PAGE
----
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Contemporary avant-rock trio The Slip formed when bassist Marc Friedman and brothers Andrew Barr and Brad Barr (Drums and Guitar/Vox, respectively) moved to Boston together after graduating from high school, where they had met and first began playing music as a group.Read More...
In 1996 the trio of recent Berklee dropouts put out their first studio album and began establishing a dedicated fan-base through relentless touring in and around the northeast. A late-nineties blend of extended roots pop compositions and experimental rhythmic approaches, the band developed and found their sound through an extremely supportive local scene of artists, musicians, and actors, coupled with a rigorous, and – soon – national, tour schedule. An eclectic new brand of exploratory roots psych-rock emerged; Van Morrison meets Keith Jarrett meets Talking Heads.
By 2001, the band’s tour schedule had brought them to sold-out headlining shows at NYC’s Bowery Ballroom, successful tours in Japan, and a record deal with Rykodisc.
While the band’s line-up remained consistent throughout the next few years on the road, their sound developed considerably and the instrumentation expanded radically. The Slip grew from young, earthy avant-gardes to strong, mature contemporary-rock composers, creating a new sonic landscape that drew equally from CAN, U2, and new interests like Built to Spill and Postal Service.
By 2003, the trio’s non-stop touring produced Alivelectric and Aliveacoustic, a companion live set that also represented the inaugural release of their own independent record label, 216 records.
Aliveacoustic presented a rustic and intimate, voyeuristic snapshot of the band unplugged, on a rainy night at the intimate Club Helsinki in the Berkshire Mountains. Equal parts Wilco, My Morning Jacket, and 12 Golden Country Hits – era Ween, the album contains a tender honesty that carries through from tent-revival stomps to humble and dusty lyrical psalms.
Alivelectric, on the other hand, is almost exclusively instrumental, with a deep resonance and a wide breadth of analog and digital effects. Culled from an equally wide array of performances throughout the U.S. during the fall of 2002 and the summer and spring of 2003, Alivelectric gave 216 a chance to showcase the band at its grander, more expansive and ethereal live moments. The album presents an articulated side of The Slip much closer to Do Make Say Think, Tortoise, electric Bill Frisell and Squarepusher albums than the dusty americana present on it’s companion release.
These two records represent the most coherent articulation of the bands’ distinct sides to date, and have sold a combined 14,000 copies so far. The band has sold a total of over 50,000 albums independently.
In the five years following their last studio release, the band has also spent more and more of their time off the road in their home studios, gradually honing a new and innovative approach to recording and distilling an overall songwriting vision. So pervasive a transformation has occurred that The Slip have even recently been accused - perhaps appropriately - of ‘changing everything short of their name’.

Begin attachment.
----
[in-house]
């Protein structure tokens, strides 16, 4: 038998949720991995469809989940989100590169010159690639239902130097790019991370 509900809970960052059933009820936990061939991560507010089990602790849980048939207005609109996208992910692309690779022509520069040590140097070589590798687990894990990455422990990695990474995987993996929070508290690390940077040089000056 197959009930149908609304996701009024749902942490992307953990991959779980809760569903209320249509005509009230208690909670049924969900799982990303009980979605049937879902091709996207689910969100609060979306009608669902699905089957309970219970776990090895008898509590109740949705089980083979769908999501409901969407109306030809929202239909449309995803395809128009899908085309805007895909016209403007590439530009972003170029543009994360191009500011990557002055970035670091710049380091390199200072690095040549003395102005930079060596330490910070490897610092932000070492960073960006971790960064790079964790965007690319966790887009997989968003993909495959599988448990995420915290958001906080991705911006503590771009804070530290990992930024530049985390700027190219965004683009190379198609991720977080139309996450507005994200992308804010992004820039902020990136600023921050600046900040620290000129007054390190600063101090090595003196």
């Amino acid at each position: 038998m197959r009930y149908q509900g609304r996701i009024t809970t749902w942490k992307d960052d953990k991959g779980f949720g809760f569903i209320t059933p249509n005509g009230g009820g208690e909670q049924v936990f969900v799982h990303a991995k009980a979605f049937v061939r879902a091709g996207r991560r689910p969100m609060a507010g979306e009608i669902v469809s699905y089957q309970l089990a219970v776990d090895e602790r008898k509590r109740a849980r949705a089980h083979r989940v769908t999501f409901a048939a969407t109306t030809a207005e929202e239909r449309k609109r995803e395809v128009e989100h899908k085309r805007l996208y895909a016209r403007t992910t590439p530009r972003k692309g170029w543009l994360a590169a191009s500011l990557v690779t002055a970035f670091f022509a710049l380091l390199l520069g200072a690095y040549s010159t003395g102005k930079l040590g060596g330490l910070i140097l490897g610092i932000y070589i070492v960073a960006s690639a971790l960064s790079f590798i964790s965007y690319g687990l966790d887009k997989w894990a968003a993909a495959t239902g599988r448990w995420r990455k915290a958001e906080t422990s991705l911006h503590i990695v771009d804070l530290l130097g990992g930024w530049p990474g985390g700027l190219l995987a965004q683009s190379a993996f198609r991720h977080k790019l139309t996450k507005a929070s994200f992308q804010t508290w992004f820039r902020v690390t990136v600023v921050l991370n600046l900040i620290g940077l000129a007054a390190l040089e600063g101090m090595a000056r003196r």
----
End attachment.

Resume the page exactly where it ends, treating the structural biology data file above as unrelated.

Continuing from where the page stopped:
Coming out of this, their heaviest state of growth and development in years, the band entered Q-Division Studios in March 2005 and began six months of utterly focused work with co-producer Mathew Ellard. The result is their 4th studio album, Eisenhower which stands as the most cohesive and evocative work the band has put together thus far.
Showcasing the raw analog passion of Broken Social Scene, the accessible melodic songcraft of Mojave 3, and the lush soundscapes and wash-like textures of Mogwai, the album’s dynamics also range from Iron and Wine–style intimate vocal immediacy to the thunderous big-beat anthem-sincerity of the Flaming Lips, with enough room in between for haunting vocal melodies evocative of Antonio Carlos Jobim or Sigur Ros laid over with sparce, raw, Notwist-style live percussion. It is the band’s finest work to date
Already proving itself be a very good indication of a brilliant upcoming album, the first single that has been released - “Even Rats” – that has been released (on most digital services) has already been featured in the extremely successful Playstation2 game Guitar Hero and was also chosen to be one of only ten songs preloaded on the new SanDisk mp3 player - 4.5 million of which are set to ship in mid-march 2006.
The album also contains a revamped version of “Children of December,” the demo version of which was awarded the 2004 Heineken USA/ASCAP Foundation Grant for Best Pop/Rock Song in Boston.
The spring of 2005 also saw the band spin through the northeast, accompanied by Nathan Moore on vocals and guitar, as collective avant-folk band Surprise Me Mr. Davis; a modern alt-country super-group combining the raw and intimate vocals of a Tom Waits or a Nebraska-era Bruce Springsteen with the bluesy grit of the Black Keys, The Band or Two Gallants, all layered with the lush 3-and-4-part harmonies and dirty instrumentation of TV on the Radio. Selections from a late summer Montreal recording session formed a well-received EP entitled Only in Montreal.
2005 of course also saw The Slip playing a considerable amount of shows as themselves - throughout the U.S., Japan, Canada, and Mexico - and closed out with a memorable northeast New Year’s run supported by friends Apollo Sunshine.
Top SongsTotal plays on Last.fm over the last 6 months
- Even Rats - 163,217 plays
- Children of December - 64,115 plays
- Life in Disguise - 55,493 plays
- Suffocation Keep - 46,292 plays
- If One of Us Should Fall - 36,597 plays
- Airplane/primitive - 23,080 plays
- The Soft Machine - 19,875 plays
- Mothwing Bite - 16,654 plays
- The Original Blue Air - 15,752 plays
- Paper Birds - 17,305 plays